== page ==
Will the changing Arctic ecosystem reverse climate change… or make matters worse?

In 2011, Dr. Kevin Arrigo and his team were monitoring the effects of climate change in the Arctic Ocean when they noticed something surprising: phytoplankton was blooming under the ice. This went completely against the accepted science… there was no way, it was thought, that these microscopic creatures could possibly be getting enough sunlight through the snowy ice to keep up their photosynthesis. To compound the strangeness, it was still considered too early in the summer season for the ice to be retreating and for the phytoplankton to start blooming.

Yet, here they were--60 miles inland on the Arctic ice, with a greenish hue peering through the ice. In their subsequent paper, Arrigo and his colleagues postulated that this effect might be tied to the “thinning ice cover and proliferation of melt ponds” over the past few decades, which would allow more light to sneak down through cracks and thin parts of the ice.

This explosion of phytoplankton population could upset the delicate balance of the food web. Phytoplankton are at the bottom of the Arctic food pyramid, but that doesn’t mean they aren’t important. In fact, quite the opposite: they are the base that supports the rest of the critters above them. How goes the phytoplankton, so goes the rest of the Arctic marine life. Miles learned about this a few years back in Alaska, in a Science Nation episode produced for the National Science Foundation by Kate Tobin:

Global warming and climate change were considered to be the likely culprits of this increased blooming, but there was scant evidence to support that claim. So, another Arctic researcher, Dr. Chris Horvat of Harvard, set out to make a model of Arctic sea ice thickness over the years and how that correlates to the recorded phytoplankton blooms each season.

Using satellite data, data gathered on the ice, and older mathematical models, Horvat created a new model that predicts how much of the Arctic sea under the ice would get enough light to sustain a phytoplankton bloom. When he crunched the numbers, the trend was obvious: thinner ice due to global warming increases the amount of light available for phytoplankton.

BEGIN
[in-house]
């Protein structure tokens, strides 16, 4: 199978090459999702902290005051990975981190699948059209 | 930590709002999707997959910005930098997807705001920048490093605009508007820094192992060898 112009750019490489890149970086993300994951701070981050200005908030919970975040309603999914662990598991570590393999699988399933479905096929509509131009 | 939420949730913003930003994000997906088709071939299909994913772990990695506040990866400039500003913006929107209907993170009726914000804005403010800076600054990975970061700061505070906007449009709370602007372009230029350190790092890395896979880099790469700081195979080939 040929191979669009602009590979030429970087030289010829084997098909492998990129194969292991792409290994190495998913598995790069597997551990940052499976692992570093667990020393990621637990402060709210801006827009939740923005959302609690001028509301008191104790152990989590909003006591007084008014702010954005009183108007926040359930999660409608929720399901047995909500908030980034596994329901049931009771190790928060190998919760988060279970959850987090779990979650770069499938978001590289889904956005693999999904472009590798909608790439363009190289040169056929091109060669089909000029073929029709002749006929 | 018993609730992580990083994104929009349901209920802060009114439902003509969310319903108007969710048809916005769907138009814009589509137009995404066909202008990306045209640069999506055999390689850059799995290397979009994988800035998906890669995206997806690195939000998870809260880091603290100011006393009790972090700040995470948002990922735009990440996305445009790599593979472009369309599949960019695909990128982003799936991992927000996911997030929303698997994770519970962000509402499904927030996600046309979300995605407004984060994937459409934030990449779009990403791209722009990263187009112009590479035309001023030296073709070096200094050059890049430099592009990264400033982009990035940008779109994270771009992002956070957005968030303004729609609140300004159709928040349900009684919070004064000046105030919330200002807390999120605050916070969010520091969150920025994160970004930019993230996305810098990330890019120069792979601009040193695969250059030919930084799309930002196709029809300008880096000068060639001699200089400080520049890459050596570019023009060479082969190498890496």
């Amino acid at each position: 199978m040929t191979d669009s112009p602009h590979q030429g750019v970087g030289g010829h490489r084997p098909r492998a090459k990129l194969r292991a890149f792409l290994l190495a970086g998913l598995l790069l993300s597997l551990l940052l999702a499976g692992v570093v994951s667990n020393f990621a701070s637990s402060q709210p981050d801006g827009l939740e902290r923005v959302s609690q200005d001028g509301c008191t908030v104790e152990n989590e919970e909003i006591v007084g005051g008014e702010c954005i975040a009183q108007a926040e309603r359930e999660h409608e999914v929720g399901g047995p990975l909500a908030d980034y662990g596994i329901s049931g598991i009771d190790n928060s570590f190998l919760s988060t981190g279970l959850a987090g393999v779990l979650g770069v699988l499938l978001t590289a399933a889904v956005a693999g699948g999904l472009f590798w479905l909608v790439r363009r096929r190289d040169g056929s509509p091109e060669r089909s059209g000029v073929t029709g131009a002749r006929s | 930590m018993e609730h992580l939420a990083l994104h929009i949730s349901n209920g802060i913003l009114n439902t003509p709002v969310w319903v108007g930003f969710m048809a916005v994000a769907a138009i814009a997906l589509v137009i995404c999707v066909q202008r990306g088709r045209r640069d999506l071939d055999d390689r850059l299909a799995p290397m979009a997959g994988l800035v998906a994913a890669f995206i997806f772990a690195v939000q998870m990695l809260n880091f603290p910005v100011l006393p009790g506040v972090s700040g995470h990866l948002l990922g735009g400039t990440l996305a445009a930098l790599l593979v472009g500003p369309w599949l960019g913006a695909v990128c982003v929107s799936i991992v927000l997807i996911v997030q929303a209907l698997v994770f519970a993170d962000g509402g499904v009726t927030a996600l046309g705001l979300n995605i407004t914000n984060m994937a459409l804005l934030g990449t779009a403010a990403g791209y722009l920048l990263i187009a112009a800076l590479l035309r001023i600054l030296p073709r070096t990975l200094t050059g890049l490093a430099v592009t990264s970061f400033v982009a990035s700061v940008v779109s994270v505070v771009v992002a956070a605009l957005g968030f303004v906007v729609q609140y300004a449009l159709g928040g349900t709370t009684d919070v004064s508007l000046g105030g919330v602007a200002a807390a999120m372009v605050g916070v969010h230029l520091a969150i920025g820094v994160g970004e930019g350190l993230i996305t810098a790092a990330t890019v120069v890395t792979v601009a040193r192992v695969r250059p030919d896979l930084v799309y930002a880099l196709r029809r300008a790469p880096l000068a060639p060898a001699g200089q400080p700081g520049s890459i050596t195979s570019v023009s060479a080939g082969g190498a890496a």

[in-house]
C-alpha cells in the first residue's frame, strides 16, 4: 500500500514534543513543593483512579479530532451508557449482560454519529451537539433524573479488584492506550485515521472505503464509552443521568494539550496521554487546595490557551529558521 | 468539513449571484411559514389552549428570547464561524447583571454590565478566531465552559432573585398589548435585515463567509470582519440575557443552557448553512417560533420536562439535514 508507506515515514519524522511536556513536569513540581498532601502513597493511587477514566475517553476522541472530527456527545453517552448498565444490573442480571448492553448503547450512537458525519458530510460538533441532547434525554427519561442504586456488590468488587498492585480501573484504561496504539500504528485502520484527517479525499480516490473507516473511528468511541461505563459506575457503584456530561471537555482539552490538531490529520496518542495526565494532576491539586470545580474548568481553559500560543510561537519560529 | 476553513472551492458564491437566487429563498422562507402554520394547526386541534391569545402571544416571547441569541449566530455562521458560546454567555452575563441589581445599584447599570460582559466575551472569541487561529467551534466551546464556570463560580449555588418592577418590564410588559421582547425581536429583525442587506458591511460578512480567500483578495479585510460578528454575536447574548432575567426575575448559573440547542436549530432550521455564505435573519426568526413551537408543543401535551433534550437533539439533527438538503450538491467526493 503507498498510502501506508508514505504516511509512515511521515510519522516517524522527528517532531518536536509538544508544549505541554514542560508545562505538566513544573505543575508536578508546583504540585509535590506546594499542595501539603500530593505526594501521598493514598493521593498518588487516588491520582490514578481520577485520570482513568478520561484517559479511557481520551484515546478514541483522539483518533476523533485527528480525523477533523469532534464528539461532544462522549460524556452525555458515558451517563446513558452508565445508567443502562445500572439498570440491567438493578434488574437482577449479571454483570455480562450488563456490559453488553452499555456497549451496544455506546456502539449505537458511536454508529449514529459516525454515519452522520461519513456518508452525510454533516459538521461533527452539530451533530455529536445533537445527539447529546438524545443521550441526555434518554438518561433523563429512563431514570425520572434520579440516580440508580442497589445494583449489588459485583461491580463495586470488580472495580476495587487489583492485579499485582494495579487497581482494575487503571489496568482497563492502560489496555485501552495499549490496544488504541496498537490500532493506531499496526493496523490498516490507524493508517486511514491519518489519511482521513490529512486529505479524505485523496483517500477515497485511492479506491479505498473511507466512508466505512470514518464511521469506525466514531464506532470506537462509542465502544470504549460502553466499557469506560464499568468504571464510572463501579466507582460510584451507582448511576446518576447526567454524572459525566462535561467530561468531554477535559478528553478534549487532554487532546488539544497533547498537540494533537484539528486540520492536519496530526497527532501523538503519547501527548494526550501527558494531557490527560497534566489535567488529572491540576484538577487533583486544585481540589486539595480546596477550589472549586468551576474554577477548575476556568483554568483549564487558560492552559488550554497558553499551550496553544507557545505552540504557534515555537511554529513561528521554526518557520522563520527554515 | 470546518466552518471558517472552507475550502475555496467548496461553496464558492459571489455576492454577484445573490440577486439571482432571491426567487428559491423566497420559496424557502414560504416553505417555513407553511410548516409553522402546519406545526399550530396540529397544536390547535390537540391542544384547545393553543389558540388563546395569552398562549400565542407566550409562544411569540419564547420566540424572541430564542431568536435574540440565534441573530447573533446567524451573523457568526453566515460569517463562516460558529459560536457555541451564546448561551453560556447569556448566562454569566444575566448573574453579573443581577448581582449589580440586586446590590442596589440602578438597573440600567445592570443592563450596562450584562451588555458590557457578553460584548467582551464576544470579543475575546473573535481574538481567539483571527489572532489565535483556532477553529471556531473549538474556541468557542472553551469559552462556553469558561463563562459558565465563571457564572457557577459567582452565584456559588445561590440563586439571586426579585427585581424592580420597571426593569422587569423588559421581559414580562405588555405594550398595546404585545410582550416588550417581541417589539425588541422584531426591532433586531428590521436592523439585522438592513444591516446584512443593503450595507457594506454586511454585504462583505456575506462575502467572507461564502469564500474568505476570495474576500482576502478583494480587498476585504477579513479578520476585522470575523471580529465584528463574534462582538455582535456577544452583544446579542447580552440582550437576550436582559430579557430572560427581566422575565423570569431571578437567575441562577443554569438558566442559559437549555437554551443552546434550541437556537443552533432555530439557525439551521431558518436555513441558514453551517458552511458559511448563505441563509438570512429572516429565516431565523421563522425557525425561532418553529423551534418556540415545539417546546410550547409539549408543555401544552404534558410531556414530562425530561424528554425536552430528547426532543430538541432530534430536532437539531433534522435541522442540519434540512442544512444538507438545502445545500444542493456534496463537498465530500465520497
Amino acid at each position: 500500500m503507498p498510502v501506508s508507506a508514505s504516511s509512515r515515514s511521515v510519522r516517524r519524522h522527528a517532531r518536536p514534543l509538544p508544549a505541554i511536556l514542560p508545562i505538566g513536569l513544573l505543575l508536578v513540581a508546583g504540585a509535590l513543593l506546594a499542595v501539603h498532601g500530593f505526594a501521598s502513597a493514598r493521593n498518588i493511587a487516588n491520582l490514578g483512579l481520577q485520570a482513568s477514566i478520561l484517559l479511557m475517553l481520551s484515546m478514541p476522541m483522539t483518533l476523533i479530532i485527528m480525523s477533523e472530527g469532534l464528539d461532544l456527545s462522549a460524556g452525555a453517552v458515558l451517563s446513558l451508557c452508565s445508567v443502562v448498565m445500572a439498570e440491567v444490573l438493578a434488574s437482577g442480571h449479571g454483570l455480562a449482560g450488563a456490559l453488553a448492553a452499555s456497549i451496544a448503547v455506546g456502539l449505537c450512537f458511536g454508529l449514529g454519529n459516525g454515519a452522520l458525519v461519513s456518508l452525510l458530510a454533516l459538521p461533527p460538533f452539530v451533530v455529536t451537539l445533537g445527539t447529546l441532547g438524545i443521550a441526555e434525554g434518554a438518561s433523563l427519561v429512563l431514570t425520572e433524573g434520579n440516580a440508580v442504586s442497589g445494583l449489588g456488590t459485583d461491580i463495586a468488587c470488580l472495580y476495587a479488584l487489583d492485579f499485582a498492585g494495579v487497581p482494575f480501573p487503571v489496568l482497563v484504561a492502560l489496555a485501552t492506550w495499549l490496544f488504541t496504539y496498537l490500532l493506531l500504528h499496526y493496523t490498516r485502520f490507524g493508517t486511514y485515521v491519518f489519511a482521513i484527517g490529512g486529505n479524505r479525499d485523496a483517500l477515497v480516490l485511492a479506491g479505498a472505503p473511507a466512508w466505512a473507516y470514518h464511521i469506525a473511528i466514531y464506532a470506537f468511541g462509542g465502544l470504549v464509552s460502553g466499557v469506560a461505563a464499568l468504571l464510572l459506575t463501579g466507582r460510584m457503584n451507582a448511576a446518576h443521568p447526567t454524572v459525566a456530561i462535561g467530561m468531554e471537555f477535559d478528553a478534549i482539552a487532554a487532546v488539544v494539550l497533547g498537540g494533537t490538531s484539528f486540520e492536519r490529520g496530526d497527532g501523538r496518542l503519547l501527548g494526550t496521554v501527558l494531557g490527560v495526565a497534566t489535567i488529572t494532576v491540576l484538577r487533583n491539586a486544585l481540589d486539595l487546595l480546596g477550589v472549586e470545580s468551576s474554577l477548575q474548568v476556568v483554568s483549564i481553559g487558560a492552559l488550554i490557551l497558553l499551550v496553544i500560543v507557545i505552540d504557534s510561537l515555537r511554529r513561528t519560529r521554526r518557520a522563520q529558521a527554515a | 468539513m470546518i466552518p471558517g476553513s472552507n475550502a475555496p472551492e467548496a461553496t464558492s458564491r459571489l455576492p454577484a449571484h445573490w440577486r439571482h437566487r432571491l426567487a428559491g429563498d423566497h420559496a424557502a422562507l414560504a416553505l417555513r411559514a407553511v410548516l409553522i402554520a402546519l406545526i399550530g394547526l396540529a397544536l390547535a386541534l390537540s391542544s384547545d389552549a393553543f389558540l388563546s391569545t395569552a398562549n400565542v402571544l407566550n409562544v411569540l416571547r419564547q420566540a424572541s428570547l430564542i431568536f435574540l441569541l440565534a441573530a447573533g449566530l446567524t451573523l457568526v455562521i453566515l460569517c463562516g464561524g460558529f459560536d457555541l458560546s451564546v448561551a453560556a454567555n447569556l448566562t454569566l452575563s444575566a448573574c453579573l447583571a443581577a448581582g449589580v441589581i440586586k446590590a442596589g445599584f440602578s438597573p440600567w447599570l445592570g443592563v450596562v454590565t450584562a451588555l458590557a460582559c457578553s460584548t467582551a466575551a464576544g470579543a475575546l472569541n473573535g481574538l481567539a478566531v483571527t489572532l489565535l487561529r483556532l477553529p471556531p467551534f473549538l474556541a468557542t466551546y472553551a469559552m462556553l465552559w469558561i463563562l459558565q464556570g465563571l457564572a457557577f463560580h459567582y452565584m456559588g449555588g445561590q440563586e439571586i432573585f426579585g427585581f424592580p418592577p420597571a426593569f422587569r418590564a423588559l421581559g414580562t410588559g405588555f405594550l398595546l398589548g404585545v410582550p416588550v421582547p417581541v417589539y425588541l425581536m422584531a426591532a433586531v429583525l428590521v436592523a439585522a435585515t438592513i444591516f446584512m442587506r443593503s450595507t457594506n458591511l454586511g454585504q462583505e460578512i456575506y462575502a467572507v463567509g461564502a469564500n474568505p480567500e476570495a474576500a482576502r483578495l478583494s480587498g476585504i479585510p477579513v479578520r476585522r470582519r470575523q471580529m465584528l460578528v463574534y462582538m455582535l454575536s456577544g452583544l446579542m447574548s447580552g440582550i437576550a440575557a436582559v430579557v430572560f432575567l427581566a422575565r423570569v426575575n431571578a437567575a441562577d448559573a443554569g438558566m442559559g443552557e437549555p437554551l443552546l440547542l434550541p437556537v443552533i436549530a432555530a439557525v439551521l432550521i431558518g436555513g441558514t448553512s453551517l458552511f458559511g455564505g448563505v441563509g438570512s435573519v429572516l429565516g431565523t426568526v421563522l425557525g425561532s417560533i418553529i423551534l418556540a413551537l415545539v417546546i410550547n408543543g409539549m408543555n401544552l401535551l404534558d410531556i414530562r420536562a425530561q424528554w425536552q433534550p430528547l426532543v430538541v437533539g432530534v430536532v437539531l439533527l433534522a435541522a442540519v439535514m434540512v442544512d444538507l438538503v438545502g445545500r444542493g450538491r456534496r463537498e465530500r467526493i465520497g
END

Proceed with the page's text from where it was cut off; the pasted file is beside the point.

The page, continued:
“The proportion [in green] of the Arctic Ocean in July, from about 1980 to the present, in which sufficient light reaches under the sea ice to permit a bloom.” Credit: Chris Horvat.

“The proportion [in green] of the Arctic Ocean in July, from about 1980 to the present, in which sufficient light reaches under the sea ice to permit a bloom.” Credit: Chris Horvat.

But why does this all matter? Well, both main factors of climate change at play here: the amount of heat our planet absorbs from sunlight and the amount of carbon dioxide in our atmosphere. Sunlight warms up our planet and greenhouse gases such as carbon dioxide trap that warmth, so to avoid a runaway warming of the planet we need to cut down on one or, preferably, both of those.

The issue here is we don’t yet know how this changing Arctic ecosystem will affect the equation.

On the one hand, the amount of sunlight absorbed is going up. As Horvat’s model shows, the Arctic sea ice is allowing more sunlight through. This means that less and less of this warming sunlight is being bounced back out into space by the usually highly reflective ice. More sunlight absorbed means the sea surface temperatures in the area rise--not good. And we’re not talking chump change either: “One recent study estimates that [the melting Arctic sea ice is] equivalent to adding another 25 percent to global greenhouse emissions.”

On the other hand, phytoplankton is blooming like never before. The photosynthesis that the phytoplankton use actually takes carbon dioxide out of the atmosphere. When these organisms die (or their predators eat them and eventually die), they sink to the bottom of the ocean, taking the greenhouse-warming carbon with them. More heat can escape and temperatures can go down--a good thing. And, again, this is not a small impact we’re talking about: across the whole ocean, phytoplankton pump 10 gigatons of carbon out of the atmosphere, which is about as much as humans are putting into the atmosphere right now. Considering the Arctic has some of the most productive phytoplankton in the world, an increase in blooms up North could bring down the amount of carbon in the atmosphere.

Phytoplankton observed blooming under Arctic ice in 2011. Image credit: NASA.

Phytoplankton observed blooming under Arctic ice in 2011. Image credit: NASA.

The scientists understand the stakes here, but they still need to do more research to understand how this changing Arctic piece will fit into the puzzle of climate change. Remember, they didn’t even know that phytoplankton was even blooming under the ice until 6 years ago! Horvat and his colleagues note in their paper that “the presence or lack of nutrients may also limit the genesis of blooms,” so figuring out how much light the phytoplankton are getting is only the beginning.

Horvat, on his blog, says it is hard to tell how this will affect climate change: “If the blooms occur in addition to those as the sea ice retreats, it is conceivable that more carbon is being taken up in the Arctic than previously [thought]. However if now there is still only one annual bloom or period of phytoplankton growth, but it just occurs several months earlier, the impact on carbon fixation may be small. We need more observations to know!!!” The number of exclamation marks is his choice, but I agree with the imperative.

One thing is certain: whichever way the scales in the Arctic tip, they will have tipped due to human-caused climate change.

 

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Banner image credit: NASA.